How Your Company’s Single-Use Plastic Use Is Viewed by Consumers

plastic pollution

Plastic pollution is an issue that’s on nearly everyone’s minds. It’s hard to ignore when we see plastic bags floating in our rivers as ocean-bound plastic, littering our streets, and otherwise marring the natural environment. We’ve come to the point where, as a global community, we must come together in order to address this scourge.

As a business, you might wonder about your role in this new trend toward sustainability. We understand that profits are your primary concern—after all, it’s how you remain in business—and sustainable choices aren’t always the most cost-effective. In fact, part of the reason why plastic pollution is such a big issue is because it’s cheap to produce. You may want to help the environment, but you’re understandably concerned about what that would mean for your profit margins.

Luckily, plenty of others have wondered this as well, and there are multiple studies surrounding consumer attitudes toward single-use plastic. Here’s a rundown of what we’ve found.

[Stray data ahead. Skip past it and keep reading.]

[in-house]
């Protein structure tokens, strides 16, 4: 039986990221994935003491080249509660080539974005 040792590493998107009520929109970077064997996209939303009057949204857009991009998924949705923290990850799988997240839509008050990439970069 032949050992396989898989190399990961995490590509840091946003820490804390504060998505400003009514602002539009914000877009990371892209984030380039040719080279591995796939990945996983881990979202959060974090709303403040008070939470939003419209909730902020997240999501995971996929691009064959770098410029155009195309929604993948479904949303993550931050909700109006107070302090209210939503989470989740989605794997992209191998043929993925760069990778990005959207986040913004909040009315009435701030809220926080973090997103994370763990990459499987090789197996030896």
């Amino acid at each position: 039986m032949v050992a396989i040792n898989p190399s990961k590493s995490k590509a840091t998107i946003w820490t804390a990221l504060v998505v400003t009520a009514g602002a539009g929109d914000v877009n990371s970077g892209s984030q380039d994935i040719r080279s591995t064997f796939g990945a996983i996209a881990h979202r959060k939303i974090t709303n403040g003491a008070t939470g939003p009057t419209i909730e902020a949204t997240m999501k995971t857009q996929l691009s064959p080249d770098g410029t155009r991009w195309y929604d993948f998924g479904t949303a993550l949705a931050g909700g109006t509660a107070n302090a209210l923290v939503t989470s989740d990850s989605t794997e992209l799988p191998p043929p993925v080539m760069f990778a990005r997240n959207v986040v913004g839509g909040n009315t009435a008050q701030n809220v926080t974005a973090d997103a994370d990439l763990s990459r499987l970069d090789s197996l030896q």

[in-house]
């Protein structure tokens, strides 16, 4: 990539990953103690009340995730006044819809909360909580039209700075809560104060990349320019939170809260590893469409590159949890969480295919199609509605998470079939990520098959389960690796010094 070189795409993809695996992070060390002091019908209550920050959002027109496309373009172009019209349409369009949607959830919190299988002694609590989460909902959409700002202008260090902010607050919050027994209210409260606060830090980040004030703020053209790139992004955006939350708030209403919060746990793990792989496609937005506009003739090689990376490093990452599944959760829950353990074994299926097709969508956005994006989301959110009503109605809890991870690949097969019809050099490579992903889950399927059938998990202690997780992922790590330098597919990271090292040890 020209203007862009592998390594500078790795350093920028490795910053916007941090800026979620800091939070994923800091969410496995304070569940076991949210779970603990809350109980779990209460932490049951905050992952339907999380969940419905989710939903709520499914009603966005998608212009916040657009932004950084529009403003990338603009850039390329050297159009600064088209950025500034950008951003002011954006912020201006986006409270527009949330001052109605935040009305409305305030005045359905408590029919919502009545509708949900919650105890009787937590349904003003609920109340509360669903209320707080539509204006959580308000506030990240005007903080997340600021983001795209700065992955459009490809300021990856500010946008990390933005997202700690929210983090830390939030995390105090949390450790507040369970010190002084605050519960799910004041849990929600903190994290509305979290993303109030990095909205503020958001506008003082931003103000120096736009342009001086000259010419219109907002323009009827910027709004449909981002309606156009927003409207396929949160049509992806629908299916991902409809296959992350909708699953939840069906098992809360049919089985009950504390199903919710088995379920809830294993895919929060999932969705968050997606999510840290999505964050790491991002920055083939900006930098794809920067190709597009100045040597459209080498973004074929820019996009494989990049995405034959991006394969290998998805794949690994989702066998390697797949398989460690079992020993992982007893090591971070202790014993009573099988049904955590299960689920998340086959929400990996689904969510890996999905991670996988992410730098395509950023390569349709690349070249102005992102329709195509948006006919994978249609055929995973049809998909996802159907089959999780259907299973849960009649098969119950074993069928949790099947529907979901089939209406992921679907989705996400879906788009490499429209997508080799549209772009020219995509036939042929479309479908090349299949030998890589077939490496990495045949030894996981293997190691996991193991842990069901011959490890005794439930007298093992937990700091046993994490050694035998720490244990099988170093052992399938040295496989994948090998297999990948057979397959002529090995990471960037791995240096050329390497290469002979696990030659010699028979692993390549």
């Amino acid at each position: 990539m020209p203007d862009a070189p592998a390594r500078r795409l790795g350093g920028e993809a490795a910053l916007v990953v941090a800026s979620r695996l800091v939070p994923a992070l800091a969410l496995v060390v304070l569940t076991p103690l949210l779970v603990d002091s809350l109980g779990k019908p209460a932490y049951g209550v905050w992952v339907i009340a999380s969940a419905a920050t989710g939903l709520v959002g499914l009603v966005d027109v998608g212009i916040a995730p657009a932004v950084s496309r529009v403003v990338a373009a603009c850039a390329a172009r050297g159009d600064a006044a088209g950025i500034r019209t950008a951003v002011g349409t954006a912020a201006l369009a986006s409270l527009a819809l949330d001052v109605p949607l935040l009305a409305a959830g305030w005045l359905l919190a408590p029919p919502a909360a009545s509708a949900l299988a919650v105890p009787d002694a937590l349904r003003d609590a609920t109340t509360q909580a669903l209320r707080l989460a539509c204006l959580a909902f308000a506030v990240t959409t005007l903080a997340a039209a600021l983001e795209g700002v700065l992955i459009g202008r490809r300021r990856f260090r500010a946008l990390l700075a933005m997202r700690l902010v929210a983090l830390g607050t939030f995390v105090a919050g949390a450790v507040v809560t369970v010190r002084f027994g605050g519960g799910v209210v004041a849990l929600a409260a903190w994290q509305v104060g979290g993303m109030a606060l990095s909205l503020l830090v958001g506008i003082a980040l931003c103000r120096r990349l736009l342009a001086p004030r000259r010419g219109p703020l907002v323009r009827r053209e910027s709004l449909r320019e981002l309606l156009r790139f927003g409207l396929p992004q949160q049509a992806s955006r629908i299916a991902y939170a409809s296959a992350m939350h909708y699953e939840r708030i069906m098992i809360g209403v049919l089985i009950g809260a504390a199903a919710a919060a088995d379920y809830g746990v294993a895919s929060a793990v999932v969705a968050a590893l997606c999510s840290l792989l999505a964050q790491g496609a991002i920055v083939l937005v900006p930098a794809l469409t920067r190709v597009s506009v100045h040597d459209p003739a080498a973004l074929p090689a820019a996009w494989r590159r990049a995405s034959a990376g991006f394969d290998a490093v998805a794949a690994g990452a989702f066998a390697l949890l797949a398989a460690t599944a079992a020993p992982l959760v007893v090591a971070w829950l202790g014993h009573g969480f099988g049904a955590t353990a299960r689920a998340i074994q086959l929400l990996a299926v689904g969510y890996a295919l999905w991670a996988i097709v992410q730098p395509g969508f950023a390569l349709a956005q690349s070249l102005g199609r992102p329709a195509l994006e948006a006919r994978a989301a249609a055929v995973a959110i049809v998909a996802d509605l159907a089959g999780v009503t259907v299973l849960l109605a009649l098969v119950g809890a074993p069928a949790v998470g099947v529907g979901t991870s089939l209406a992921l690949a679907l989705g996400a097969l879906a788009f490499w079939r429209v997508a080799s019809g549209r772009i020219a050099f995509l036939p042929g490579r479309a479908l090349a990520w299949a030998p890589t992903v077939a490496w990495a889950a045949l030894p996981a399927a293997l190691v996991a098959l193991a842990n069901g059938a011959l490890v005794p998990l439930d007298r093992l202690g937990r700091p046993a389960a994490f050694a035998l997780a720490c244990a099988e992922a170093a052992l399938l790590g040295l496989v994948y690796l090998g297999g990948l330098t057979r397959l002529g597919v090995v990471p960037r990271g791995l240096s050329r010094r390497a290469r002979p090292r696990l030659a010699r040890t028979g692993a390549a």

Plastic pollution, especially plastics in our oceans, isn’t uncommon knowledge; plastic pollution and waste disposal are among the top 10 environmental concerns. Legislation banning certain plastic products—like plastic bags and plastic straws—have helped draw attention to this issue. It’s clear, then, that there is a level of concern among the general public when it comes to plastic pollution, but exactly how much?

In a Canadian report exploring how consumers feel about single-use plastics, an impressive 93% of those interviewed felt encouraged to minimize their use of single-use food packaging while 56% said that they actively seek food products without plastic packaging. Both groups cited environmental impact as their reason for this choice.

Another study showed that many people stay away from plastic packaging for health-related reasons; they don’t want plastics in direct contact with their food. Therefore, single-use plastics have a negative reputation not just for its pollution but for its chemical makeup as well.

Multiple reviews show that millennials and gen z tend to find these matters more important than those in older generations implying that aversion toward single-use plastics isn’t something that’s going to go away. In fact, it could be argued that, as the younger generations grow older and make more financial decisions, single-use plastic packaging is only going to become more important for companies to consider.